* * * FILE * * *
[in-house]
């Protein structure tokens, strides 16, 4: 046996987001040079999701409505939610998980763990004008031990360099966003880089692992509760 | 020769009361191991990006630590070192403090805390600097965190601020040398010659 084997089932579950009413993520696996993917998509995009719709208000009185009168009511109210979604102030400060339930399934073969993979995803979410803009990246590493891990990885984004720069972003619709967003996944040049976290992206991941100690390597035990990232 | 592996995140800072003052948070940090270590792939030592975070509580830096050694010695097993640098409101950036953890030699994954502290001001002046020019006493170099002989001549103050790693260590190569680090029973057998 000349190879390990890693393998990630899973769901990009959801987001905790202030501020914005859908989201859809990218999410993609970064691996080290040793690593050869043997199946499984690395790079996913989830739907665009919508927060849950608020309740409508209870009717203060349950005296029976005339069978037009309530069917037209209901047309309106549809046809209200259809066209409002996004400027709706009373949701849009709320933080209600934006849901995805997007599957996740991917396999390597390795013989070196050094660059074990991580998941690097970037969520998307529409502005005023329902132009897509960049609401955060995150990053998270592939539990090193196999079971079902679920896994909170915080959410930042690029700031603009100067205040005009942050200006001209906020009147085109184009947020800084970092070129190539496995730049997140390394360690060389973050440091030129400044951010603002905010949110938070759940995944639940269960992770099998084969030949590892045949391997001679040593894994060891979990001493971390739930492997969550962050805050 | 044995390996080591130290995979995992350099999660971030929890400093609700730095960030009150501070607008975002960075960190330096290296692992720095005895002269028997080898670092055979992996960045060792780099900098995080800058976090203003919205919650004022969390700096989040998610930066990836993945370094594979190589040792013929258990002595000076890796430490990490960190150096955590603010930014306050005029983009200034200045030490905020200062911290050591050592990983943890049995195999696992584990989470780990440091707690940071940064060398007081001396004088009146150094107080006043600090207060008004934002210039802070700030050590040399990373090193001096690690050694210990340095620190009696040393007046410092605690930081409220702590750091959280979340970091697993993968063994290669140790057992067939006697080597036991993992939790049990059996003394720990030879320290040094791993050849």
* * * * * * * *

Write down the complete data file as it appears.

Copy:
[in-house]
């Protein structure tokens, strides 16, 4: 046996987001040079999701409505939610998980763990004008031990360099966003880089692992509760 | 020769009361191991990006630590070192403090805390600097965190601020040398010659 084997089932579950009413993520696996993917998509995009719709208000009185009168009511109210979604102030400060339930399934073969993979995803979410803009990246590493891990990885984004720069972003619709967003996944040049976290992206991941100690390597035990990232 | 592996995140800072003052948070940090270590792939030592975070509580830096050694010695097993640098409101950036953890030699994954502290001001002046020019006493170099002989001549103050790693260590190569680090029973057998 000349190879390990890693393998990630899973769901990009959801987001905790202030501020914005859908989201859809990218999410993609970064691996080290040793690593050869043997199946499984690395790079996913989830739907665009919508927060849950608020309740409508209870009717203060349950005296029976005339069978037009309530069917037209209901047309309106549809046809209200259809066209409002996004400027709706009373949701849009709320933080209600934006849901995805997007599957996740991917396999390597390795013989070196050094660059074990991580998941690097970037969520998307529409502005005023329902132009897509960049609401955060995150990053998270592939539990090193196999079971079902679920896994909170915080959410930042690029700031603009100067205040005009942050200006001209906020009147085109184009947020800084970092070129190539496995730049997140390394360690060389973050440091030129400044951010603002905010949110938070759940995944639940269960992770099998084969030949590892045949391997001679040593894994060891979990001493971390739930492997969550962050805050 | 044995390996080591130290995979995992350099999660971030929890400093609700730095960030009150501070607008975002960075960190330096290296692992720095005895002269028997080898670092055979992996960045060792780099900098995080800058976090203003919205919650004022969390700096989040998610930066990836993945370094594979190589040792013929258990002595000076890796430490990490960190150096955590603010930014306050005029983009200034200045030490905020200062911290050591050592990983943890049995195999696992584990989470780990440091707690940071940064060398007081001396004088009146150094107080006043600090207060008004934002210039802070700030050590040399990373090193001096690690050694210990340095620190009696040393007046410092605690930081409220702590750091959280979340970091697993993968063994290669140790057992067939006697080597036991993992939790049990059996003394720990030879320290040094791993050849």